Douglas-Prawl started toying with computers around age 9. Frustrated by the slow Internet speeds of his family’s dial-up connection, Douglas-Prawl began looking under the hood. By age 13, he was building computers. By high school, he was attending the Academy of Information Technology and Engineering in Stamford.
It was at the academy that Douglas-Prawl found URI. During an engineering college fair his sophomore year, his guidance counselor introduced him to Charles Watson, the College of Engineering’s minority student recruitment and retention coordinator. After speaking with Watson, Douglas-Prawl put the school on his radar. When he saw Watson again his junior year, he liked what he heard about the engineering program and the beautiful campus. He applied, won a University Fund Grant and matriculated.
Four years later, he’s on the cusp of graduating. When he does, he’ll be the first in his family to graduate college. He’s currently waiting to hear back from Microsoft and Google.
If it doesn’t work out, Douglas-Prawl has a fallback: bootstrap a tech startup and have it acquired. If his four years at URI are any indication of his future success, that shouldn’t be hard.]]>
With funding from the URI Water Resources Center, Bradshaw and his students conducted a series of tests at the 3,000-foot-long, 109-foot-high dam, which parallels Scituate Avenue (Route 12) in Scituate and is operated and maintained by the Providence Water Supply Board. Their analysis thus far suggests that the 88-year-old dam could withstand, with minimal damage, the region’s most likely earthquake scenarios, which include a magnitude 5 earthquake nearby the dam and a magnitude 6.8 earthquake 125 kilometers away.
“Back when it was built, engineers may not have had the technology we have now, but they certainly had the knowledge and the quality of workmanship, and we’re seeing their impressive structures,” Bradshaw said.
The URI professor’s study was the first time the Gainer Dam had been evaluated for its resilience to earthquakes. When Bradshaw and graduate students Christopher Norton of West Haven, Conn., and Bivian Reyes of the Dominican Republic approached the agency about conducting the study, officials saw it as a rare opportunity.
“Looking at what’s downstream and the significance of this dam, we thought it would be prudent for Dr. Bradshaw and his students to conduct their analysis,” said Peter LePage, senior manager of engineering at the Providence Water Supply Board.
Agency officials and Bradshaw’s team were especially concerned about the potential for liquefaction in the soils comprising the dam. The shaking from an earthquake can cause loose saturated sands to lose their strength. This scenario could cause the dam to breach.
Bradshaw and his students could not easily bore into the dam to check the density of the soil. Instead, they turned to Gopu Potty, URI associate research professor of ocean engineering, who had perfected a system of using ground sensors called geophones and a heavy weight to eliminate the need for soil samples. By setting up the geophones and striking the ground with a 100-pound weight, they could monitor the vibrations traveling through the earth to analyze the soil conditions.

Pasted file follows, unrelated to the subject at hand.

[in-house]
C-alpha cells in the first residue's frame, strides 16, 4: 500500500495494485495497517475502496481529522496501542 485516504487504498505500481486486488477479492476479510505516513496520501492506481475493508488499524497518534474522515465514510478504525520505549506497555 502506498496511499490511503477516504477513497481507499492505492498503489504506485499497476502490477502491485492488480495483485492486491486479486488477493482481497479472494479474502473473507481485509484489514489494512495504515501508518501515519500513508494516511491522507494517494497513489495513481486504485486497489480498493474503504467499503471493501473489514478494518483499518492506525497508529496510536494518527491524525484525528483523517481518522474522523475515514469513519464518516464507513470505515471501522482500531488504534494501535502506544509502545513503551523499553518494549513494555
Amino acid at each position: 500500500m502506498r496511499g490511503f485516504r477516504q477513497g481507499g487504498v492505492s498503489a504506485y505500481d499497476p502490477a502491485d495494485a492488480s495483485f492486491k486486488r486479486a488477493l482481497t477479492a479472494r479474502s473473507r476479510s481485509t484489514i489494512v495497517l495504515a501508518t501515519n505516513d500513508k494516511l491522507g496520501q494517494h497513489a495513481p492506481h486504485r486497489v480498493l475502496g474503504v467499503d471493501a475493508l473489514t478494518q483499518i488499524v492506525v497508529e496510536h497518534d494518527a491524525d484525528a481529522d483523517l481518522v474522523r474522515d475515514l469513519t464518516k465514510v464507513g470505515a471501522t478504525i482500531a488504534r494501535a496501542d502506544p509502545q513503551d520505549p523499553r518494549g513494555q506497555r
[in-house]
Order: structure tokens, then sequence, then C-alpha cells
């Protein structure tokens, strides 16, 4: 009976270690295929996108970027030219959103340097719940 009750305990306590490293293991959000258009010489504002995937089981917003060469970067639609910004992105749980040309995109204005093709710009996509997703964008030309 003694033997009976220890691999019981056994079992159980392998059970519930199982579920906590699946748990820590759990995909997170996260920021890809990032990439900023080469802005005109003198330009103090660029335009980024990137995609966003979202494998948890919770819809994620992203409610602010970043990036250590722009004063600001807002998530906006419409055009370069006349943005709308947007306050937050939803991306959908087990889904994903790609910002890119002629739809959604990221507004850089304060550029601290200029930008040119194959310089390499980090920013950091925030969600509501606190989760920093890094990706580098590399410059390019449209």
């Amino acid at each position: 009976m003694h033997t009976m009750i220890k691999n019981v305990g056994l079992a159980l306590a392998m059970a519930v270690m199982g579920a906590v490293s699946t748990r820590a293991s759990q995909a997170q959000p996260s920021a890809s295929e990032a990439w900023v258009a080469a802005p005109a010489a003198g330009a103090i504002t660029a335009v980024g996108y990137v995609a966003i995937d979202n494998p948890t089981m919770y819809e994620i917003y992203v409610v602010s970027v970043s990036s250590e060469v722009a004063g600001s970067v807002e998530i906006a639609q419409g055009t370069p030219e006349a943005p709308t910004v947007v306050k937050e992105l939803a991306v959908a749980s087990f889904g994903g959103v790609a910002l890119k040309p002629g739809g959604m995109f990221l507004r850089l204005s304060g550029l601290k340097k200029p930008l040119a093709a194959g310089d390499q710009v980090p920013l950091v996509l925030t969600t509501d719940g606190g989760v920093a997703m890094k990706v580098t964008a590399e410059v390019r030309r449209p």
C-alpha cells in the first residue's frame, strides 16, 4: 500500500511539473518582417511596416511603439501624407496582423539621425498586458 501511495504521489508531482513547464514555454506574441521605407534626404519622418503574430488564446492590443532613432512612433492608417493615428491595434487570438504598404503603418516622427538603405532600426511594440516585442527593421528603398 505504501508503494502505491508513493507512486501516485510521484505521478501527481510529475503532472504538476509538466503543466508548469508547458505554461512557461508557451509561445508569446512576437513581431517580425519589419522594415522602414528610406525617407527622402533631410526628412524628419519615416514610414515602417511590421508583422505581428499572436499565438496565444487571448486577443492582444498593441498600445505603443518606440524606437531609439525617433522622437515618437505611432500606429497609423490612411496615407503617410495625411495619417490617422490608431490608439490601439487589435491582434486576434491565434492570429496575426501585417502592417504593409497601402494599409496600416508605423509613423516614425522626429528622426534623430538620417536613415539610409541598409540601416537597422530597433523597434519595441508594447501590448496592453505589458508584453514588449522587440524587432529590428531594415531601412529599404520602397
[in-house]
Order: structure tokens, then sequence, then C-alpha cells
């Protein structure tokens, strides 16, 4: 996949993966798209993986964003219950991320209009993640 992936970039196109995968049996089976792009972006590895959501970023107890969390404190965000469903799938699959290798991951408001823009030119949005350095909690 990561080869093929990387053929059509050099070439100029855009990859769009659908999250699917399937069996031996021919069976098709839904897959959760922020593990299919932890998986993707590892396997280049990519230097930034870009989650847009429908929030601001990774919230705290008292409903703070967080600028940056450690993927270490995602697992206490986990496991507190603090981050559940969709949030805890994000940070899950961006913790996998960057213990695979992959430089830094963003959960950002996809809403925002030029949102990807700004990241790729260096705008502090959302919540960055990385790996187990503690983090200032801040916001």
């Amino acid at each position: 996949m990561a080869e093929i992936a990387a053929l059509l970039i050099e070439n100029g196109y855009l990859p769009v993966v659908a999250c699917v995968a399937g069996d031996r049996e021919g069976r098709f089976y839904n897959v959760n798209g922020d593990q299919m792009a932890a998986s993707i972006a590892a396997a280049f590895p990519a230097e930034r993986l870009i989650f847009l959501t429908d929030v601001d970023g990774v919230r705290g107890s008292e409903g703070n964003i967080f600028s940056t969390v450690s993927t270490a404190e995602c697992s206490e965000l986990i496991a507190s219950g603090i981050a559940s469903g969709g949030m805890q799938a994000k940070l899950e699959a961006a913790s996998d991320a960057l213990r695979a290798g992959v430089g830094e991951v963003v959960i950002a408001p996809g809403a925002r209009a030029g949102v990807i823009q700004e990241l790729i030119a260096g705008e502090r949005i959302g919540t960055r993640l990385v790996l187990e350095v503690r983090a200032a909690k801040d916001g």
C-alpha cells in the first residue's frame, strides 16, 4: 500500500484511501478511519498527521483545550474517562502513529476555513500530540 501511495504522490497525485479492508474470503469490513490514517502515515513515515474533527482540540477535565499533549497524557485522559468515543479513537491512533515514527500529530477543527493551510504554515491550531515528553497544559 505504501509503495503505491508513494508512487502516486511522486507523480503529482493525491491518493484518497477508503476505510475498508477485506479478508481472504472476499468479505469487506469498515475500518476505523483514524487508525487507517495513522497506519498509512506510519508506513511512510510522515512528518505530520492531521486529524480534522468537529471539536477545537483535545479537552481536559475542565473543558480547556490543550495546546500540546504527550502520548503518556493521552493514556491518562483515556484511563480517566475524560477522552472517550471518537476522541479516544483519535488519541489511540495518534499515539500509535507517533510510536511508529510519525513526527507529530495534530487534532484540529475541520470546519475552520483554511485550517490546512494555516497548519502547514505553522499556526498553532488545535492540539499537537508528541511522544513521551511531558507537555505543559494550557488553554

Bradshaw said the method holds promise for dam owners to screen for possible problems and learn if further soil testing and analyses are needed. The geophones and computer analysis are less intrusive and disruptive to the dam.
“You can think of it as a good first step,” Bradshaw said. “If the results look good, we may not need to do more.”
The research will serve as a blueprint for future studies at the Gainer Memorial Dam, as well as at least one doctoral thesis at URI.]]>
You can complete the application form by following this link:
Application form for Summer Engineering Program 2015
If you have any questions, please email the program director: firstname.lastname@example.org
Thank you for your interest in the program.]]>
For more than 20 years, the University of Rhode Island chemical engineering professor emeritus has orchestrated a summer program to bring engineering into the high school classroom. Targeted at students traditionally underrepresented in STEM fields, the program has touched more than 500 young people and sent at least 100 to URI engineering programs.
“If you want to increase the number of diverse students in engineering, you have to start at a lower level than 12th grade,” Knickle says.
Knickle visits students during the weeklong program and talks engineering fundamentals. He often takes a demonstration in tow and then brings the show on the road to local engineering facilities and the URI Kingston campus. On campus, students don lab coats, conduct lab experiments and tour campus. The URI Water Resources Center pays for the transportation, supplies and staff to ensure students can attend regardless of their finances.
For the past few years, the program, now known as the Clean Water Academy, has served students at Times Squared Academy, a charter school in Providence, R.I. that specializes in teaching science and mathematics. Science teacher Mark Fontaine says the program marked many students first time on a college campus.
“We get kids on a college campus doing research,” he says. “That’s huge, especially for inner-city high school students who don’t always have that opportunity.”
One student, Brianna Geyer, of Providence, derived a science fair project from the program. With the help of Knickle, she studied water filtration systems and their deployment in developing nations. Her project garnered second place at the Times Squared science fair.
Her classmate, Keyla Batista, of Providence, participated in the program for three years and hopes the experience delivers an edge during the college admissions process.
“This experience I put at the top of my resume,” she says. “It’s a win-win. You learn science and you get an advantage.”]]>